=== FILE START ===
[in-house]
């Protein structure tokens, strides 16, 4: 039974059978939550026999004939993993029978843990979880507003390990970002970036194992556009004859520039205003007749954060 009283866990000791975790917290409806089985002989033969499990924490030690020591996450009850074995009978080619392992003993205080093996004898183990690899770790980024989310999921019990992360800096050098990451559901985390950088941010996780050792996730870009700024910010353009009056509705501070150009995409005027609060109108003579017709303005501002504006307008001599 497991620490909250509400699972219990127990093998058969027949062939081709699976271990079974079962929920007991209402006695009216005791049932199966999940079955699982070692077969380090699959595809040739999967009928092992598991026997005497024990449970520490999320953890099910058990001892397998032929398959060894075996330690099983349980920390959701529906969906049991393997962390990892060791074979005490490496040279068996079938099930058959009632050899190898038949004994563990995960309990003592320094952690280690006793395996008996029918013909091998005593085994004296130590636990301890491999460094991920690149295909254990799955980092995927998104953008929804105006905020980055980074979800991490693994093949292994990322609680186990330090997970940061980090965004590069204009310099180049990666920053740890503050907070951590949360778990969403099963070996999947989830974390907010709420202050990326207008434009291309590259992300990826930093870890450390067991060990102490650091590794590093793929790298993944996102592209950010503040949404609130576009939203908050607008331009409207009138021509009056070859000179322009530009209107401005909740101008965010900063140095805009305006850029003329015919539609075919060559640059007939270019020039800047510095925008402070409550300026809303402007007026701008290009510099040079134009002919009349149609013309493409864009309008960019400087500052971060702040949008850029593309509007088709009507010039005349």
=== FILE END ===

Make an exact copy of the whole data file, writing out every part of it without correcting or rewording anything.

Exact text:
[in-house]
């Protein structure tokens, strides 16, 4: 039974059978939550026999004939993993029978843990979880507003390990970002970036194992556009004859520039205003007749954060 009283866990000791975790917290409806089985002989033969499990924490030690020591996450009850074995009978080619392992003993205080093996004898183990690899770790980024989310999921019990992360800096050098990451559901985390950088941010996780050792996730870009700024910010353009009056509705501070150009995409005027609060109108003579017709303005501002504006307008001599 497991620490909250509400699972219990127990093998058969027949062939081709699976271990079974079962929920007991209402006695009216005791049932199966999940079955699982070692077969380090699959595809040739999967009928092992598991026997005497024990449970520490999320953890099910058990001892397998032929398959060894075996330690099983349980920390959701529906969906049991393997962390990892060791074979005490490496040279068996079938099930058959009632050899190898038949004994563990995960309990003592320094952690280690006793395996008996029918013909091998005593085994004296130590636990301890491999460094991920690149295909254990799955980092995927998104953008929804105006905020980055980074979800991490693994093949292994990322609680186990330090997970940061980090965004590069204009310099180049990666920053740890503050907070951590949360778990969403099963070996999947989830974390907010709420202050990326207008434009291309590259992300990826930093870890450390067991060990102490650091590794590093793929790298993944996102592209950010503040949404609130576009939203908050607008331009409207009138021509009056070859000179322009530009209107401005909740101008965010900063140095805009305006850029003329015919539609075919060559640059007939270019020039800047510095925008402070409550300026809303402007007026701008290009510099040079134009002919009349149609013309493409864009309008960019400087500052971060702040949008850029593309509007088709009507010039005349």